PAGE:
This paper concerns the aegis and rapid growth of the concept of Integrated Marketing Communications (IMC), firstly in terms of considering theoretical underpinnings and, secondly, by means of a five-country empirical (but still exploratory) study of the topic within advertising agencies from the United States, the United Kingdom, New Zealand, Australia, and India. We start by reviewing the burgeoning literature on the topic, considering academic and practitioner opinion on a worldwide scale. This is done in order to locate IMC conceptually and consider how valuable the concept is to advertising agencies or the clients they seek to serve in today's increasingly competitive markets. We then provide the findings from a five-country exploratory study. The findings, though based on convenience sampling, indicate that IMC is not a short-lived managerial fad, nor is it just a reworking of existent theory or practice. Instead, IMC is a very clear reaction by advertising agencies and their clients as they are affected by a multitude of factors such as new forms of information technology including development and usage of databases, media fragmentation, client desires for interaction/synergy, and global and regional coordination. But, there are also problems. These are associated primarily with how to measure or evaluate IMC programs, definitional issues, and whether IMC is one subject in and of itself. The previous paper published in the Journal of Advertising Research concerned the development of IMC in just one country - the United States (Schultz and Kitchen, 1997). By extending the geographical parameters in terms of a wider international perspective, we can compare and contrast the findings and extend consideration to how and in what ways, or developmental paths, IMC could develop in the future.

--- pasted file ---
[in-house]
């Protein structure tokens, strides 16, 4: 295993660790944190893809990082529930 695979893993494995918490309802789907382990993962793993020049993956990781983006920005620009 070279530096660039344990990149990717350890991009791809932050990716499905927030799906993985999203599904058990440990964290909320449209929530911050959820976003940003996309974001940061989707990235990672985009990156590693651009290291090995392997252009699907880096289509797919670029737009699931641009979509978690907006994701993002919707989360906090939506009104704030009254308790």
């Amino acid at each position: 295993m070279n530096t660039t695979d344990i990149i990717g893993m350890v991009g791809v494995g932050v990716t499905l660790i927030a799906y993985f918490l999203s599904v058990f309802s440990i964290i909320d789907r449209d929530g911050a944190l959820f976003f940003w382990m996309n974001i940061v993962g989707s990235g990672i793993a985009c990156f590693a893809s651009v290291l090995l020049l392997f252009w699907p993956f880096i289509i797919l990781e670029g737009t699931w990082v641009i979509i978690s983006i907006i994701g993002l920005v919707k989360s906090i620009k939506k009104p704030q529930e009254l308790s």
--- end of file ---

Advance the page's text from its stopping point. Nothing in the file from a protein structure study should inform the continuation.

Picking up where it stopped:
|Original language||English (US)|
|Number of pages||18|
|Journal||Journal of Advertising Research|
|State||Published - Jan 1 1999|
ASJC Scopus subject areas